There is a gift of remembrance, nestled in the human heart, that makes the angels tremble with jealousy. Remembrance is not the simple muscle memory of the living creature, human or animal, that yearns instinctually for the food it once had, misses shelter, longs for a lost kiss, or the embrace of a mother. In remembrance there is something more.
Looking at old photographs, engaged in reminiscience, there is a haunting, a deep sadness, an awareness of the passing of time itself, a sorrow and wisdom embedded in the notion that the moment itself, the presence of the present, is eternally passing away. Often we can hold this quality of remembrance before the powers of our thought for only a moment, before it flits away; as if we get glimpses of a secret dwelling within, and beyond, time itself.
The past is eternally past; this moment, too, is already past; the drama of our human lives will fade away, will be held onto only as sweet memory, as history. The hands of those who came before us have worked hard to bring us to the present. Our ancestors are no longer with us, and yet our remembrance of them is charged with gratitude, awe and responsibility.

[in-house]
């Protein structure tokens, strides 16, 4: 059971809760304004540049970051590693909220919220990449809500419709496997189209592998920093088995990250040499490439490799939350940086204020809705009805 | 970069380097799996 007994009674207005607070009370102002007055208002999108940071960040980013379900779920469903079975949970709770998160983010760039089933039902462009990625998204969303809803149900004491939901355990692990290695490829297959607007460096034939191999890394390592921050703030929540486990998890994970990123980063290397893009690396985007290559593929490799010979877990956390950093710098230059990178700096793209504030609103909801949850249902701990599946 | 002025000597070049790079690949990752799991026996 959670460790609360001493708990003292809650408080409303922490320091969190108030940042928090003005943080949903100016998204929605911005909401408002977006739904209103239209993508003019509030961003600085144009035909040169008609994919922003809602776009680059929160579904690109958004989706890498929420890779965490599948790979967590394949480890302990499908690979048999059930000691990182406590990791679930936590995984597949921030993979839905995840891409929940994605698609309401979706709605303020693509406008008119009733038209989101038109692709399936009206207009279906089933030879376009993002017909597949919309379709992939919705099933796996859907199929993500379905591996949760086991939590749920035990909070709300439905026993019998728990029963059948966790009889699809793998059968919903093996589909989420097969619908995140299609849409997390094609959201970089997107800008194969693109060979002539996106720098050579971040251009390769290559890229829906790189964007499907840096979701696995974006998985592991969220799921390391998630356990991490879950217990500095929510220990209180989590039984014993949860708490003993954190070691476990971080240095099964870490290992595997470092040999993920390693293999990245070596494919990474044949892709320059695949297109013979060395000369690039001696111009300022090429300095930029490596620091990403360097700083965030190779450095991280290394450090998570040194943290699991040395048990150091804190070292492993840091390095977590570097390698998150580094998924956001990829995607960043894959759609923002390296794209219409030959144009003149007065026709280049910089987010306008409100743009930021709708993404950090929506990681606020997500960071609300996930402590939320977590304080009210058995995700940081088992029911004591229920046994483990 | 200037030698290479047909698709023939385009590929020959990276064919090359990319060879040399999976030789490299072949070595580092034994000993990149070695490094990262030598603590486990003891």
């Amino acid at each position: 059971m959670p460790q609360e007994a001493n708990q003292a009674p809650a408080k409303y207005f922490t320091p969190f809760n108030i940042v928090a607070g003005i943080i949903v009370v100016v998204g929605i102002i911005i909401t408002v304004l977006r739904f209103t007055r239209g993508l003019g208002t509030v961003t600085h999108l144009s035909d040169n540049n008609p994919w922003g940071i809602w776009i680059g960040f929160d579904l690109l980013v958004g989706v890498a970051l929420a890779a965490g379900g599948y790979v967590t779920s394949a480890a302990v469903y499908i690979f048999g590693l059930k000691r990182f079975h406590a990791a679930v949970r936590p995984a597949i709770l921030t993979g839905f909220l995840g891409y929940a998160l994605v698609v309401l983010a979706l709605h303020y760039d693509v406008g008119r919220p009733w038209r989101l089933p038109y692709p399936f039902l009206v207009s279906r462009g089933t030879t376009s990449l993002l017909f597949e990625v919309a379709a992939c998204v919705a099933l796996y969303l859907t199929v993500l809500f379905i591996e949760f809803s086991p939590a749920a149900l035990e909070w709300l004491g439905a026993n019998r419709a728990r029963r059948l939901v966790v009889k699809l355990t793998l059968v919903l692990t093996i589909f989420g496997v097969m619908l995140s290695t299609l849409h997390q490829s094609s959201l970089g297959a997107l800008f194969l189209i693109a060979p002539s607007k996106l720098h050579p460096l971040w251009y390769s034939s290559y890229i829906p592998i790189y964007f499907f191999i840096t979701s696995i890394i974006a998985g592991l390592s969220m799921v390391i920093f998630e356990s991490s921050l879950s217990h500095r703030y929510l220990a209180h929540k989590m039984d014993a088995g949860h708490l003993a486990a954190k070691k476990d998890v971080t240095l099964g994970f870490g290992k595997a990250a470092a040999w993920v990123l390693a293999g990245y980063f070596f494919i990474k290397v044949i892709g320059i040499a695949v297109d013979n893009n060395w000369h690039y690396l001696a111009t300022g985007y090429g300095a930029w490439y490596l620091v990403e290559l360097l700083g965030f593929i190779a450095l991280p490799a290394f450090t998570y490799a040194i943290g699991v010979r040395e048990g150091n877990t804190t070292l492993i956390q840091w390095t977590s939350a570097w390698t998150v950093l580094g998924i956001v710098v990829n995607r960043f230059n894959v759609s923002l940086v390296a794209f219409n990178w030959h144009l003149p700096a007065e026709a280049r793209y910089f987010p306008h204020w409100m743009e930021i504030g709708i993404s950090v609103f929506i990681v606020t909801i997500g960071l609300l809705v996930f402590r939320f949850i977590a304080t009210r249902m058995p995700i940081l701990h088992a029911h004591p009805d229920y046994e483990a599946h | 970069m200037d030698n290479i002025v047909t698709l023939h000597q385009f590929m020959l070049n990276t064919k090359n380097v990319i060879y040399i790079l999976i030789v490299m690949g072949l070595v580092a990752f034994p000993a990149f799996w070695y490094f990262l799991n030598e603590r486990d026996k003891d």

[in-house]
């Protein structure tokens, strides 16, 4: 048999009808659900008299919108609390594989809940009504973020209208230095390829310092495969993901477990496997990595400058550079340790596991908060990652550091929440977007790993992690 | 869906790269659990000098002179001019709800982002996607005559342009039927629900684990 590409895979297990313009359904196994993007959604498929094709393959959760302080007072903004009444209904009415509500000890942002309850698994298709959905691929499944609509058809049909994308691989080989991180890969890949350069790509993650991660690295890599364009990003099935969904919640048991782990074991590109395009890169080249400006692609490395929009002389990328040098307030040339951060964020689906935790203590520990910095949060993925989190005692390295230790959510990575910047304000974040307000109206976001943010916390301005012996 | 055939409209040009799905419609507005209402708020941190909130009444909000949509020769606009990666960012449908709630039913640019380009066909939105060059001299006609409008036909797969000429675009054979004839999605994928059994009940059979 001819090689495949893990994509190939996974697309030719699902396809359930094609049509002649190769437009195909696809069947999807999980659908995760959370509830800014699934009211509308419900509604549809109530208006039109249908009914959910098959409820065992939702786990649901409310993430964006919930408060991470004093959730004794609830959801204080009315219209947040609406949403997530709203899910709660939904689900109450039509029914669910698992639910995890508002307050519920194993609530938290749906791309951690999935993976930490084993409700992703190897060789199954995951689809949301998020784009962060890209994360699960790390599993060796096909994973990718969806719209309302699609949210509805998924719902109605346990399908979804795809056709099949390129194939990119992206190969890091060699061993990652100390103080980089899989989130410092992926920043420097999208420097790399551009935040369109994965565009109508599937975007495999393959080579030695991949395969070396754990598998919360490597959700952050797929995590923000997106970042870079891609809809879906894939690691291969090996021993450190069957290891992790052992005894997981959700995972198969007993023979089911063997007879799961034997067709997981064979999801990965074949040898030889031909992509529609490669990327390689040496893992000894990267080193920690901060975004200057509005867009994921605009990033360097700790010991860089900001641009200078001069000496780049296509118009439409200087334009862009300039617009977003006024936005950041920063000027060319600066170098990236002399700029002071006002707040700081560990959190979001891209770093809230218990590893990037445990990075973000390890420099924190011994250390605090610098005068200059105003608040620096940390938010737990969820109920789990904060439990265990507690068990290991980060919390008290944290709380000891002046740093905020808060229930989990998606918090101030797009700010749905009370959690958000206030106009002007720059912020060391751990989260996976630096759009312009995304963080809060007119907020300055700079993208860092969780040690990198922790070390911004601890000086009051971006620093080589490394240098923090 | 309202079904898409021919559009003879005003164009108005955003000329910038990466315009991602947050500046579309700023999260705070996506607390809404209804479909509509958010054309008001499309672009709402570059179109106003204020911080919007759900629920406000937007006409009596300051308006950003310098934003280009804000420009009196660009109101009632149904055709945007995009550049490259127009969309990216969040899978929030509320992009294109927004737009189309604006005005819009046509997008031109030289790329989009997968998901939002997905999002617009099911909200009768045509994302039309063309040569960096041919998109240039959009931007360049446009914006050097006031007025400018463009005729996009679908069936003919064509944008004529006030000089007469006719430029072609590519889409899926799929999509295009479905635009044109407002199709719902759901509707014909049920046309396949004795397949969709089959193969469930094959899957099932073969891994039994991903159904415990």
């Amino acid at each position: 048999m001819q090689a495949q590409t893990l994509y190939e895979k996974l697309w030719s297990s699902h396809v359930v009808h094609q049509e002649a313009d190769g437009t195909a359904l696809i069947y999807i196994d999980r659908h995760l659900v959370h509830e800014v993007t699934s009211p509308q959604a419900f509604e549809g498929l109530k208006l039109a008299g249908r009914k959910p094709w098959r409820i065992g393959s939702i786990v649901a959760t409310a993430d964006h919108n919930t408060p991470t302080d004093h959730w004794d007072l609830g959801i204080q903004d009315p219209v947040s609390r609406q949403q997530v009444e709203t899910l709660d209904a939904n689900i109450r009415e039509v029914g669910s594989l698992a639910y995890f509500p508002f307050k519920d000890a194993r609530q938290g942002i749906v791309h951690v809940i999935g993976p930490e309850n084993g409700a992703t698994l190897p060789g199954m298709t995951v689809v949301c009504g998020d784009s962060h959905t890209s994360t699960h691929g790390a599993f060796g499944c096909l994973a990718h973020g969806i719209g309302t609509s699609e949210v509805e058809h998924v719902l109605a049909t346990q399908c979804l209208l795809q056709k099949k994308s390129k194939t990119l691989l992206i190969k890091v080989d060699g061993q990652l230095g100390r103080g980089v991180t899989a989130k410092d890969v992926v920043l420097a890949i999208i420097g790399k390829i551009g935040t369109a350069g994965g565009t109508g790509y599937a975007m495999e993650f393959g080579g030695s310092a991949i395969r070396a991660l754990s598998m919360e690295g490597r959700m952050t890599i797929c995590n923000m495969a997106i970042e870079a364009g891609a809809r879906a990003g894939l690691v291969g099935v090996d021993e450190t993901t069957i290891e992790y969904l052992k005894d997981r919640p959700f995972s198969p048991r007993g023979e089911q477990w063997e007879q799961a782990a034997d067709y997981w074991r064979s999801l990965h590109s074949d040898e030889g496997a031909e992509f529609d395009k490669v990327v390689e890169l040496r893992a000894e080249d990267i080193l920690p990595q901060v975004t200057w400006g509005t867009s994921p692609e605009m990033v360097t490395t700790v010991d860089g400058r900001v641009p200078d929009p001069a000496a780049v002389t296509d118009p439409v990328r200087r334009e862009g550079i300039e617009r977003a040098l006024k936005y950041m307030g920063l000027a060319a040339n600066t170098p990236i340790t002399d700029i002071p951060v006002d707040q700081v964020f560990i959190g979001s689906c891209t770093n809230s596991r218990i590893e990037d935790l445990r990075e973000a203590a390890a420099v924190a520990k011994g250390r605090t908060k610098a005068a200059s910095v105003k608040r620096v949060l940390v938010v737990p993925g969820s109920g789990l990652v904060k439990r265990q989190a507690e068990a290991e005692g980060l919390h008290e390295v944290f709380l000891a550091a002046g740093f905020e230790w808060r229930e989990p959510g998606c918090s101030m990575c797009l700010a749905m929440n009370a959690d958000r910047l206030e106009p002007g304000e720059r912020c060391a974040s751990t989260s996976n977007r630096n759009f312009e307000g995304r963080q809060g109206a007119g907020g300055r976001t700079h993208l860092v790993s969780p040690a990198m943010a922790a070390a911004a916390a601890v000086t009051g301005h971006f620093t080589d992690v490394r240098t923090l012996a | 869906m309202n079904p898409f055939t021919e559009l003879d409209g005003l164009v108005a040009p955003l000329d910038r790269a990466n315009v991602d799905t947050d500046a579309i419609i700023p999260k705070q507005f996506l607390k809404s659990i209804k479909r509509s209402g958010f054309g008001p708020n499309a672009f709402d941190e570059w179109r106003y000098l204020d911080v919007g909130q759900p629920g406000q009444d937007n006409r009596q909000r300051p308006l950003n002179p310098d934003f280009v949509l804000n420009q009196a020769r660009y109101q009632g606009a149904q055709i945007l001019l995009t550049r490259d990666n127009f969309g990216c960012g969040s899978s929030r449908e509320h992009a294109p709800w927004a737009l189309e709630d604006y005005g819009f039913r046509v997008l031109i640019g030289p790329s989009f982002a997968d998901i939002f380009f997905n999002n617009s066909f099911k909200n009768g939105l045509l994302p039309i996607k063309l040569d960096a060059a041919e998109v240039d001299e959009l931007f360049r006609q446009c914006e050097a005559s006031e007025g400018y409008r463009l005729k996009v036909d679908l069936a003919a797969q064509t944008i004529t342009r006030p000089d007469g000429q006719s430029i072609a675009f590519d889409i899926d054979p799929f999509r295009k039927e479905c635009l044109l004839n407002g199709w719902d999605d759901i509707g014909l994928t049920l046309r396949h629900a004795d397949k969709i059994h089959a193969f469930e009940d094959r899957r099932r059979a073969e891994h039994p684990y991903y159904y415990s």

It as if somewhere, a candle is lit that bathes the halls and caverns of time itself in the light of remembrance, a light suffused with the sigh of the human heart, the yearning, hope and sorrow of our incomplete redemption. When we turn our gaze upon the past, we see by virtue of this light only; in this light, the daily motions of humans upon the earth are captured as shadows. We cannot see this candle directly, but to sit before it fills our hearts with a deep, unspeakable sadness and a warm, unquenchable gratitude.
Nature already does a great job consecrating space; humans can build temples of spatial holiness that, in the end, mimic the beauty of nature, or gesture to a truth beyond it. This is all well and good, though one wonders if nature itself already offers, to our gaze, the most perfect temple imaginable.
But nature cannot speak of time or remembrance; before remembrance, nature is mute, its gaze does not venture towards these realms. An animal cannot tap into this eerie, ghostlike quality of awareness of the passing of time itself, in its ineffable, simple yet staggering beauty. It is as if humans have been gifted the ability to dwell in time, to consecrate time itself. It is given to humans to build structures of holiness in time itself. In our hearts and minds, existence doubles back upon itself; we are ‘he who writes and he who is written’ (Jabes). We are stewards of remembrance, entrusted to care for that candle that, flame bent towards the past, makes its nest in the very pulse of being.
(Written at the wake of Dottie Nabakowski)